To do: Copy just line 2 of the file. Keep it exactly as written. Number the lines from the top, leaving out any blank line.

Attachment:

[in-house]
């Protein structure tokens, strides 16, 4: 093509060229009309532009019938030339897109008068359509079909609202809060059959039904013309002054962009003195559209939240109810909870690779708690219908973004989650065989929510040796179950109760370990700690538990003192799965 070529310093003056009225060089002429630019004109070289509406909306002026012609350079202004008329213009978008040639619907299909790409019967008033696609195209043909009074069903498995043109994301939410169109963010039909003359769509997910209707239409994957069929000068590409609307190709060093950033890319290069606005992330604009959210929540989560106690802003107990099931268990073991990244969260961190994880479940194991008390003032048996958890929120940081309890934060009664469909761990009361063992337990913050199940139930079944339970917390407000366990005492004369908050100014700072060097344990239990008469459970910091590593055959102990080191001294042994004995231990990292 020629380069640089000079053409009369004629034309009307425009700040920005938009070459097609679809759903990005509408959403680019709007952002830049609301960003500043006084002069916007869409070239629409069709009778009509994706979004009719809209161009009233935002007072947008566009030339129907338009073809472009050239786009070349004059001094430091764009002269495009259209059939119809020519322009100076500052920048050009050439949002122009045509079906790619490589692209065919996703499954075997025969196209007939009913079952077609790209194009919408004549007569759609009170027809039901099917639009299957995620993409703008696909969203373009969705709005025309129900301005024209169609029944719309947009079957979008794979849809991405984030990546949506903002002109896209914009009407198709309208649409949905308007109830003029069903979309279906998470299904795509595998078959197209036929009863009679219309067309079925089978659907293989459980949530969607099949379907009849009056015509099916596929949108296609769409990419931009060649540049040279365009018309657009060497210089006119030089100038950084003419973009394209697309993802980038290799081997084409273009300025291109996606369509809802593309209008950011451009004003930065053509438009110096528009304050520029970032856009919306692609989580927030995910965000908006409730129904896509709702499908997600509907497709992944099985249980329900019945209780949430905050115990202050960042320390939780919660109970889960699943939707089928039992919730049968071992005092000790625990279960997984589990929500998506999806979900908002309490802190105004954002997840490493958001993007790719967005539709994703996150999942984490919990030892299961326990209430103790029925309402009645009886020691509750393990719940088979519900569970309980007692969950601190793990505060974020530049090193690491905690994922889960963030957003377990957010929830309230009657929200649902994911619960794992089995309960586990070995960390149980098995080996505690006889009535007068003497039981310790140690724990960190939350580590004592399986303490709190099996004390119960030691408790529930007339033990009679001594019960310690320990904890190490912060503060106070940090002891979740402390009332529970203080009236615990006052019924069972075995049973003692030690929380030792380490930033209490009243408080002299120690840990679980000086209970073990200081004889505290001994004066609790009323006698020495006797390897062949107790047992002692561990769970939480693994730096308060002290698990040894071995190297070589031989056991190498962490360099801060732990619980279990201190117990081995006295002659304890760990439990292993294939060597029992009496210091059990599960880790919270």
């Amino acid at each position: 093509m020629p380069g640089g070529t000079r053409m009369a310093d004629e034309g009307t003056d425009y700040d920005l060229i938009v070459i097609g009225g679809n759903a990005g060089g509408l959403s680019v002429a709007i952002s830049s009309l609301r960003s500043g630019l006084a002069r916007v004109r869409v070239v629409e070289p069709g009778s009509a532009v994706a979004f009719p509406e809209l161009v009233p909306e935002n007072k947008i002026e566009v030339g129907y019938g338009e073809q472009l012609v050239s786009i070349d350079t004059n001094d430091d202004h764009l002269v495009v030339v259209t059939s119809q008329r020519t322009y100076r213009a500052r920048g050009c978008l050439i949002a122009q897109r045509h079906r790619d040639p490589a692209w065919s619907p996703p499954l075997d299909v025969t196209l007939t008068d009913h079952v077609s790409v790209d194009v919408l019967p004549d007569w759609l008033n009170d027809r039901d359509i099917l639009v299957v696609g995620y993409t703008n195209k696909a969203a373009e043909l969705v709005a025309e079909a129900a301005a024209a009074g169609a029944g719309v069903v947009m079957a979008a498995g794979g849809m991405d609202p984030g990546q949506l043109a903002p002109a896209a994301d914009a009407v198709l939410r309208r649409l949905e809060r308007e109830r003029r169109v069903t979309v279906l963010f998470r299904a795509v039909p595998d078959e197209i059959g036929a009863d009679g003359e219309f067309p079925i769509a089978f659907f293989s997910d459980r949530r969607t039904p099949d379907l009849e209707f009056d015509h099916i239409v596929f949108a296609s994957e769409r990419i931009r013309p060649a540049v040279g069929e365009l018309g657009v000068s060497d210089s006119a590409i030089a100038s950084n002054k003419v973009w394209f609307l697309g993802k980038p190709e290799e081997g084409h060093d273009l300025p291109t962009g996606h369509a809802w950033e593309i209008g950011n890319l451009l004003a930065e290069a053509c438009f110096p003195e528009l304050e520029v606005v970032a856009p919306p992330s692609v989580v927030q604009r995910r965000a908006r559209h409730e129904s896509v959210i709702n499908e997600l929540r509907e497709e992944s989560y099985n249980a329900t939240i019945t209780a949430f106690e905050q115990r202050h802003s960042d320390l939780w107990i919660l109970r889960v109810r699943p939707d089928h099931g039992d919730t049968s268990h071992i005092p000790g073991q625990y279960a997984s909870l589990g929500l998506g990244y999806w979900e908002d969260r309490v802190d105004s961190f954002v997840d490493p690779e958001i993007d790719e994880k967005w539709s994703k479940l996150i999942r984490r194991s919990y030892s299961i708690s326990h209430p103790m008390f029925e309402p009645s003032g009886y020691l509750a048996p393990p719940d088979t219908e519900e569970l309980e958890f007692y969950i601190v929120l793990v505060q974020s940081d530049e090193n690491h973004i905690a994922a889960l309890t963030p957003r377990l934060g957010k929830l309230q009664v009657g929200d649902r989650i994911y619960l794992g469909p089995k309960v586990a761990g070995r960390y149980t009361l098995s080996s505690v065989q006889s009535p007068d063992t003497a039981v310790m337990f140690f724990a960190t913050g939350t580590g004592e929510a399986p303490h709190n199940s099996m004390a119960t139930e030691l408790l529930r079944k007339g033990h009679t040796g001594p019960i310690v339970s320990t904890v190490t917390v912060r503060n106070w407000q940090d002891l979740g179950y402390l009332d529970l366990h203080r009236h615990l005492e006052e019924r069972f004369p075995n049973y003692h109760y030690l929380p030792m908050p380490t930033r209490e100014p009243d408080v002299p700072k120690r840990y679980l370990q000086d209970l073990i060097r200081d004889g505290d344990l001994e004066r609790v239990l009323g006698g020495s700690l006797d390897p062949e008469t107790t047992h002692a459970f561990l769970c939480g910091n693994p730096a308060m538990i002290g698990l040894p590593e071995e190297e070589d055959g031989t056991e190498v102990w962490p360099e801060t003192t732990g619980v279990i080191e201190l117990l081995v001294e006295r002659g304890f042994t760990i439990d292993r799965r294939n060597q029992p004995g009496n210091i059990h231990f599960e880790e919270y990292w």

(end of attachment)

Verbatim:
């Protein structure tokens, strides 16, 4: 093509060229009309532009019938030339897109008068359509079909609202809060059959039904013309002054962009003195559209939240109810909870690779708690219908973004989650065989929510040796179950109760370990700690538990003192799965 070529310093003056009225060089002429630019004109070289509406909306002026012609350079202004008329213009978008040639619907299909790409019967008033696609195209043909009074069903498995043109994301939410169109963010039909003359769509997910209707239409994957069929000068590409609307190709060093950033890319290069606005992330604009959210929540989560106690802003107990099931268990073991990244969260961190994880479940194991008390003032048996958890929120940081309890934060009664469909761990009361063992337990913050199940139930079944339970917390407000366990005492004369908050100014700072060097344990239990008469459970910091590593055959102990080191001294042994004995231990990292 020629380069640089000079053409009369004629034309009307425009700040920005938009070459097609679809759903990005509408959403680019709007952002830049609301960003500043006084002069916007869409070239629409069709009778009509994706979004009719809209161009009233935002007072947008566009030339129907338009073809472009050239786009070349004059001094430091764009002269495009259209059939119809020519322009100076500052920048050009050439949002122009045509079906790619490589692209065919996703499954075997025969196209007939009913079952077609790209194009919408004549007569759609009170027809039901099917639009299957995620993409703008696909969203373009969705709005025309129900301005024209169609029944719309947009079957979008794979849809991405984030990546949506903002002109896209914009009407198709309208649409949905308007109830003029069903979309279906998470299904795509595998078959197209036929009863009679219309067309079925089978659907293989459980949530969607099949379907009849009056015509099916596929949108296609769409990419931009060649540049040279365009018309657009060497210089006119030089100038950084003419973009394209697309993802980038290799081997084409273009300025291109996606369509809802593309209008950011451009004003930065053509438009110096528009304050520029970032856009919306692609989580927030995910965000908006409730129904896509709702499908997600509907497709992944099985249980329900019945209780949430905050115990202050960042320390939780919660109970889960699943939707089928039992919730049968071992005092000790625990279960997984589990929500998506999806979900908002309490802190105004954002997840490493958001993007790719967005539709994703996150999942984490919990030892299961326990209430103790029925309402009645009886020691509750393990719940088979519900569970309980007692969950601190793990505060974020530049090193690491905690994922889960963030957003377990957010929830309230009657929200649902994911619960794992089995309960586990070995960390149980098995080996505690006889009535007068003497039981310790140690724990960190939350580590004592399986303490709190099996004390119960030691408790529930007339033990009679001594019960310690320990904890190490912060503060106070940090002891979740402390009332529970203080009236615990006052019924069972075995049973003692030690929380030792380490930033209490009243408080002299120690840990679980000086209970073990200081004889505290001994004066609790009323006698020495006797390897062949107790047992002692561990769970939480693994730096308060002290698990040894071995190297070589031989056991190498962490360099801060732990619980279990201190117990081995006295002659304890760990439990292993294939060597029992009496210091059990599960880790919270």